In accidents such as these, there is always the search for blame.
At the Navajo Nation's Tribal Park, which includes the entrance to Lower Antelope Canyon, there are no signs warning hikers of the dangers of flash floods. Today, some tribal elders said there should be.
There were, however, reports by the weather service of the severe thunderstorms in the area. But during August monsoons in Arizona those warnings are common, and many people, even locals, do not pay much attention.
Sheriff Roberts said he is not prepared to file charges against anyone. "I don't see that there is blame," he said. "In all my years out here, we've had no report of a flood like this in the canyon."
But Lower Antelope Canyon offers a warning, to those who know how to read the signs. The canyon was carved by raging waters. Often, hikers encounter standing pools during their walks.
Members of the Navajo Nation, the Young family, have held grazing rights around the canyon for years, and they have often clashed, in the quiet Indian way, with elders who did not want them to take admissions and keep the proceeds. In the last two years, a more formal policy of admittance has evolved. But the entrance to these canyons has remained casual.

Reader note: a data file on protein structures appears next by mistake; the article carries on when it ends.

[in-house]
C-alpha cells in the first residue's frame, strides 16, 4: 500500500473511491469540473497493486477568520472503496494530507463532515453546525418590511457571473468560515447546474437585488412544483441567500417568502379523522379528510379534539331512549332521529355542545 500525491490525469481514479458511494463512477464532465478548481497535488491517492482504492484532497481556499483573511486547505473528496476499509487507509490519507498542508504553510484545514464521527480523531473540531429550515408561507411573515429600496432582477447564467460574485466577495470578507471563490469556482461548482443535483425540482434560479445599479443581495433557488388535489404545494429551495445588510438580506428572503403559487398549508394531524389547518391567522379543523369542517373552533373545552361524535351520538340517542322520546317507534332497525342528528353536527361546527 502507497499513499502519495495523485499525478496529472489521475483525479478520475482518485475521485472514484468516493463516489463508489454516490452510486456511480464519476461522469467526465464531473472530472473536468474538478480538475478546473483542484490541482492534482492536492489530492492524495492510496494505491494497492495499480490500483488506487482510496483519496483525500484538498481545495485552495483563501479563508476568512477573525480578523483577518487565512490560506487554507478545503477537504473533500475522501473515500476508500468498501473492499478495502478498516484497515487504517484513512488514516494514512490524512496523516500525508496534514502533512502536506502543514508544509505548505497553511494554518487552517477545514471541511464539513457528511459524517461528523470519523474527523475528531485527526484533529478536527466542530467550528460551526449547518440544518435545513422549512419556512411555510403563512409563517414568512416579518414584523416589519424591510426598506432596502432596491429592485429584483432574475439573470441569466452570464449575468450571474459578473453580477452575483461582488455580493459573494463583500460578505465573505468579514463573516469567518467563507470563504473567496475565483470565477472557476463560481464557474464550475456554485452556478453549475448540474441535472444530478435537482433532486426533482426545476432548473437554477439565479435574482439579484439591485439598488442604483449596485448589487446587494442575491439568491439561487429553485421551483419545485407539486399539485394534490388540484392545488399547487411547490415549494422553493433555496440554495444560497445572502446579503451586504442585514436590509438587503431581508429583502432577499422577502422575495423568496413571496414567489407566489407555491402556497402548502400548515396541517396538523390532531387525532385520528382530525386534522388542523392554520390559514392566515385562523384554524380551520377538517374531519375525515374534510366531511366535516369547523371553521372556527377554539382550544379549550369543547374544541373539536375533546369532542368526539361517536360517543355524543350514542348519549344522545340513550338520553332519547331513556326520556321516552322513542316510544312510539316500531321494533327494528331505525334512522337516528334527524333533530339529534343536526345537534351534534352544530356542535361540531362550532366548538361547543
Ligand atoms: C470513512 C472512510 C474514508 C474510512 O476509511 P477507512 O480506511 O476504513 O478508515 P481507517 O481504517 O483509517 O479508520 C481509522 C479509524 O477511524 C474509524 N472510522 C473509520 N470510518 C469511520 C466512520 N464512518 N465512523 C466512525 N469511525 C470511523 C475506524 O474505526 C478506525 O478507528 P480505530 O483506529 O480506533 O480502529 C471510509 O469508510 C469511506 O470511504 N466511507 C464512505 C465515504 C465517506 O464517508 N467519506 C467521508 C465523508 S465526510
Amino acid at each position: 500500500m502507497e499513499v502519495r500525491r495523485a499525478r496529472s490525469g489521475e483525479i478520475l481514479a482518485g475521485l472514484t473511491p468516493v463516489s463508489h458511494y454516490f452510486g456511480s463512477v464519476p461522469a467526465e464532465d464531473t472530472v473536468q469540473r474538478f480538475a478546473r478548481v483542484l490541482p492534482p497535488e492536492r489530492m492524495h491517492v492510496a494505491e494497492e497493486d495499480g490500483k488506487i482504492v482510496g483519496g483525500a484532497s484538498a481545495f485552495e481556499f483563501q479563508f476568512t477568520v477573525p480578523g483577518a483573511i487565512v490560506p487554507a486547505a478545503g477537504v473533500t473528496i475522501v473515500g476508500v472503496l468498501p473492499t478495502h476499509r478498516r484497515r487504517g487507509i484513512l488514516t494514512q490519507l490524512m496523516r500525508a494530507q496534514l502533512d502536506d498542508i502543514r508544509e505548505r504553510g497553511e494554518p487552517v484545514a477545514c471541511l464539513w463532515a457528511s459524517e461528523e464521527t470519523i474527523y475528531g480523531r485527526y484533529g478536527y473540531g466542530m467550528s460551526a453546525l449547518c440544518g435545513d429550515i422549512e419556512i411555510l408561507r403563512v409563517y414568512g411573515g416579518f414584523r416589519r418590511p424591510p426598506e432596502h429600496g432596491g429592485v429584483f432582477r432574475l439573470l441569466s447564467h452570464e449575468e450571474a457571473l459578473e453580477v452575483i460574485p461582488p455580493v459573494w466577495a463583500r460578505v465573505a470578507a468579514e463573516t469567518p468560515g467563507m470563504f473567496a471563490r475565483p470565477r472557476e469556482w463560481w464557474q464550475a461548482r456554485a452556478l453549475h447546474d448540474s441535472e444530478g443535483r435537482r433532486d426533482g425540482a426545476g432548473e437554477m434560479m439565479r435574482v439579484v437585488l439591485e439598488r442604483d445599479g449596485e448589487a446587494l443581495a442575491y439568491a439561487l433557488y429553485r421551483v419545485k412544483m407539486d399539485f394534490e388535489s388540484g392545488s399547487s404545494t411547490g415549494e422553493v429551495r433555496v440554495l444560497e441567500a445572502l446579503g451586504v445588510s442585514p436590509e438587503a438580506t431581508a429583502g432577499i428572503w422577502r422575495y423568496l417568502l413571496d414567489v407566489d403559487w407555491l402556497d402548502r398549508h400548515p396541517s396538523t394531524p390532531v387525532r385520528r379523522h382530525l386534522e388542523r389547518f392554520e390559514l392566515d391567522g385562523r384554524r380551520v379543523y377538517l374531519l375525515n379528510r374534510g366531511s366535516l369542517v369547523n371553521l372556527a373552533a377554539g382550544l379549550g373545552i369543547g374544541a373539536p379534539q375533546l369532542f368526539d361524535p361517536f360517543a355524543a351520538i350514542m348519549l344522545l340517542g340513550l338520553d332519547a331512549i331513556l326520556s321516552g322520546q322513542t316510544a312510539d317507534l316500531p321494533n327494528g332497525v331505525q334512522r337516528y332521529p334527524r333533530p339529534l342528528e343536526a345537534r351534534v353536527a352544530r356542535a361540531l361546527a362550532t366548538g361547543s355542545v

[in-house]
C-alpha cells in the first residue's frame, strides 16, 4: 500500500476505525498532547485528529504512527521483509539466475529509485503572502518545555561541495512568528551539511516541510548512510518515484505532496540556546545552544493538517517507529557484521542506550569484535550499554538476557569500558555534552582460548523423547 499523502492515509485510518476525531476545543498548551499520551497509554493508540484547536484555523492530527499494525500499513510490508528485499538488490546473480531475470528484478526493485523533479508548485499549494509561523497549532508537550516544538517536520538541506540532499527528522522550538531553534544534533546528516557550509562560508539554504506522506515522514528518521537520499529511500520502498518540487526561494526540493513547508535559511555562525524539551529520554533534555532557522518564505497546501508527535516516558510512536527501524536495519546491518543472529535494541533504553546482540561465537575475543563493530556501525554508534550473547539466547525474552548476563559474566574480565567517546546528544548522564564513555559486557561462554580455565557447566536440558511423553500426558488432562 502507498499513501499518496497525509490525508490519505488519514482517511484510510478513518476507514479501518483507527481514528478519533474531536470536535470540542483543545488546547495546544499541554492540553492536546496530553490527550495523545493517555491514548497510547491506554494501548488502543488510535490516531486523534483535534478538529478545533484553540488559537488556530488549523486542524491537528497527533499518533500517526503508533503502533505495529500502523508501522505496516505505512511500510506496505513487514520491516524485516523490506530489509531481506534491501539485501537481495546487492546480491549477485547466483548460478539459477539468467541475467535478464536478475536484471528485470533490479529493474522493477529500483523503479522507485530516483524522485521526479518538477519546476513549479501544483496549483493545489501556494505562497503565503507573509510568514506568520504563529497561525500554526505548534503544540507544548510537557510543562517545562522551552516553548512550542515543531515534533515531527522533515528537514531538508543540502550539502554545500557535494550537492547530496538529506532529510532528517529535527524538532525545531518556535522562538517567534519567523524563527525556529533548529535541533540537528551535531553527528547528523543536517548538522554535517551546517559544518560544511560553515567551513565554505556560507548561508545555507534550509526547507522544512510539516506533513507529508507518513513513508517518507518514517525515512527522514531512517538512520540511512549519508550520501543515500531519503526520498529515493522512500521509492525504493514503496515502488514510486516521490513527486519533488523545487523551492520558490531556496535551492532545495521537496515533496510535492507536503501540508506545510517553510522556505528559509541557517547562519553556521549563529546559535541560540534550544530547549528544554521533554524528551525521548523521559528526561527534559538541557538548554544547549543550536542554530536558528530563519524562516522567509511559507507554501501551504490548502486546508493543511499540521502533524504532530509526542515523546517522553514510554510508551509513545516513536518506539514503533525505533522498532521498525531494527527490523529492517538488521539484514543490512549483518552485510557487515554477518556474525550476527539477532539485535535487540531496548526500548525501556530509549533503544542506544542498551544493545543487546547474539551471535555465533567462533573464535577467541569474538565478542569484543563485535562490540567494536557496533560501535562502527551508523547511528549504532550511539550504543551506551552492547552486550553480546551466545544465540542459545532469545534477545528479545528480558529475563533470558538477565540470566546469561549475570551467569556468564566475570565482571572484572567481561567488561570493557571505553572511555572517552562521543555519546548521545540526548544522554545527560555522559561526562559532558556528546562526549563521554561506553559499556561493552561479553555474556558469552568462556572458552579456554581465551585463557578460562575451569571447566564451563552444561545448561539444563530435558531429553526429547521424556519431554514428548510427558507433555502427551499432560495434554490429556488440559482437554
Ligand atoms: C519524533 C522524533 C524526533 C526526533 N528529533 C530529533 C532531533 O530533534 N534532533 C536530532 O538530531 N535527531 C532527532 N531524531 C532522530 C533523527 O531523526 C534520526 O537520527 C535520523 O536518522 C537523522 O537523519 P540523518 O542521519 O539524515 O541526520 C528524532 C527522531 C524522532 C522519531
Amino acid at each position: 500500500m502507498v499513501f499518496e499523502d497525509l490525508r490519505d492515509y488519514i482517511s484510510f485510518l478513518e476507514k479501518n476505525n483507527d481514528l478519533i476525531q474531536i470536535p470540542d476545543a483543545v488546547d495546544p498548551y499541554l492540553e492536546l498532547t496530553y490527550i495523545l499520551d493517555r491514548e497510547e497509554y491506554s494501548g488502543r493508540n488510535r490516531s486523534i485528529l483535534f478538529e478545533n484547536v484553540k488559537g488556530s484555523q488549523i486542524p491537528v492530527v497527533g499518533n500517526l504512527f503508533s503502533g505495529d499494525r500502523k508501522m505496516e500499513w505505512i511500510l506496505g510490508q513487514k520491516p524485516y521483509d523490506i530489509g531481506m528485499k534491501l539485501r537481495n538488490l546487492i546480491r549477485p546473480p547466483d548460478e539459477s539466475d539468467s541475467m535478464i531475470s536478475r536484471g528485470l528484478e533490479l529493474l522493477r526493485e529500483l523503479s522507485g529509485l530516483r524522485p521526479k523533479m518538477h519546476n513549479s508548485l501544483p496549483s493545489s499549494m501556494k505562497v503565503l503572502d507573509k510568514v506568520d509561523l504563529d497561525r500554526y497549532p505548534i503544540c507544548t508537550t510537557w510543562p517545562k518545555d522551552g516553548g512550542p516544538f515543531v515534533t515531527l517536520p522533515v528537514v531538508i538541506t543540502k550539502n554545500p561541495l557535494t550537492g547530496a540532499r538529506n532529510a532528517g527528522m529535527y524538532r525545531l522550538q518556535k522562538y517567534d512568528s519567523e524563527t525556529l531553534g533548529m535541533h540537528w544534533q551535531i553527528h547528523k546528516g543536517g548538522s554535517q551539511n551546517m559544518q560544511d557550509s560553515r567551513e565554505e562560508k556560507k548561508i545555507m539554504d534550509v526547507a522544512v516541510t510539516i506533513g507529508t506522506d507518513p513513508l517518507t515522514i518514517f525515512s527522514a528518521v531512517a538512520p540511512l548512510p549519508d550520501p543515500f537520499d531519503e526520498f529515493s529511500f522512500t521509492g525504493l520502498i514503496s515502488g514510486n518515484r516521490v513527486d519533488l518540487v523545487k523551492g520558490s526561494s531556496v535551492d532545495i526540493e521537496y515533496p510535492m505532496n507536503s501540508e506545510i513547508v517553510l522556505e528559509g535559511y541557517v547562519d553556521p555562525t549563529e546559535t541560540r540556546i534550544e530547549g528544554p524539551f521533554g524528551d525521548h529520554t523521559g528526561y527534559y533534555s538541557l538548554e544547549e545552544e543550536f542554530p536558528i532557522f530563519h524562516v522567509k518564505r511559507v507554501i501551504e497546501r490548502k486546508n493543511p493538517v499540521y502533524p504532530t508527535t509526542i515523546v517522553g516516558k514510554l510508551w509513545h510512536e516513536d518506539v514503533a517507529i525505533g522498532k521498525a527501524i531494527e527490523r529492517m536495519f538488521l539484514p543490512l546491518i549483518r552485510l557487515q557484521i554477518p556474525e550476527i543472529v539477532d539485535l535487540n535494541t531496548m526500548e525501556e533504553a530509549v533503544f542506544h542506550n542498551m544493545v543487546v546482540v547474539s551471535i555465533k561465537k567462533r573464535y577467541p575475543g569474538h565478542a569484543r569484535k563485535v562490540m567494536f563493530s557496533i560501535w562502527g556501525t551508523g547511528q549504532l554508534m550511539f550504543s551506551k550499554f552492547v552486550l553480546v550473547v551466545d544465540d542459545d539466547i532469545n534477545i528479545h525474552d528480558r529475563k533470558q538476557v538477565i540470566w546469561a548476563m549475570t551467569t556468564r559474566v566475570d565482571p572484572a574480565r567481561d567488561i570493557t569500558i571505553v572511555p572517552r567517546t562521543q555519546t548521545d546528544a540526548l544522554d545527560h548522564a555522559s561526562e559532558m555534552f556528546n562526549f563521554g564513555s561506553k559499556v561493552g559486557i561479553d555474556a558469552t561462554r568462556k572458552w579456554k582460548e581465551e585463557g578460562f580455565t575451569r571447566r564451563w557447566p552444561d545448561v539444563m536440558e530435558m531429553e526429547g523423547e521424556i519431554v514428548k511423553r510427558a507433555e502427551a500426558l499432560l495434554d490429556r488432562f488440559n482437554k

The Associated Press reported Wednesday that at least some of the hikers were warned about possible flash floods, but it is not clear today who warned whom, or when. Unlike the vast federal holdings around Lake Powell, with their rangers and pamphlets, no such luxuries exist on the Navajo lands. The Native Americans say they do not have the resources.
Clarence Gorman, a Navajo and director of the Navajo Nation Parks and Recreation Department, visited the scene today and expressed sadness.
"This was a bad thing, a very sad thing," Gorman said. "The Navajos tell their young people, don't be in a wash when there's rain above you."
The name the Navajos have given the canyon just above the one where some of the 11 people are believed entombed in the silt means "the place where water runs through rocks."
The name they give the slot canyon where the hikers are thought to have died is "spiritual rock arches."
This is, people now agree, something that visitors from other places should know and understand. CAPTION: The entrance to narrow Lower Antelope Canyon, where tour groups can admire walls sculpted by earlier flash floods, cathedral silence and the twisting snake of the blue sky above.